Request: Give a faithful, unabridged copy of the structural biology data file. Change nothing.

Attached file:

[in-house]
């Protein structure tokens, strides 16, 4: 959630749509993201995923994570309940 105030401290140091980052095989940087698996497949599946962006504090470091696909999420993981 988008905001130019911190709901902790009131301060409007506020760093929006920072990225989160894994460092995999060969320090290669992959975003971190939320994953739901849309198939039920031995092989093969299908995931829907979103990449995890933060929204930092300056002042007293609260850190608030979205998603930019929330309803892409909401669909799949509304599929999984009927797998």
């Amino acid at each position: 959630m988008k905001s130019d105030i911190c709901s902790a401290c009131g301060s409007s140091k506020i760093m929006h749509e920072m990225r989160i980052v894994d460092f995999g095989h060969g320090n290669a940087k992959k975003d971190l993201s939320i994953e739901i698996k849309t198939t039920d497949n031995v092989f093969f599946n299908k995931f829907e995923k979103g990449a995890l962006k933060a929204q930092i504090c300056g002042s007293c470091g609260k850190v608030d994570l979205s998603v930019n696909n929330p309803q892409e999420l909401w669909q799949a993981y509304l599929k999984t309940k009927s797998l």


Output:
[in-house]
């Protein structure tokens, strides 16, 4: 959630749509993201995923994570309940 105030401290140091980052095989940087698996497949599946962006504090470091696909999420993981 988008905001130019911190709901902790009131301060409007506020760093929006920072990225989160894994460092995999060969320090290669992959975003971190939320994953739901849309198939039920031995092989093969299908995931829907979103990449995890933060929204930092300056002042007293609260850190608030979205998603930019929330309803892409909401669909799949509304599929999984009927797998």
């Amino acid at each position: 959630m988008k905001s130019d105030i911190c709901s902790a401290c009131g301060s409007s140091k506020i760093m929006h749509e920072m990225r989160i980052v894994d460092f995999g095989h060969g320090n290669a940087k992959k975003d971190l993201s939320i994953e739901i698996k849309t198939t039920d497949n031995v092989f093969f599946n299908k995931f829907e995923k979103g990449a995890l962006k933060a929204q930092i504090c300056g002042s007293c470091g609260k850190v608030d994570l979205s998603v930019n696909n929330p309803q892409e999420l909401w669909q799949a993981y509304l599929k999984t309940k009927s797998l």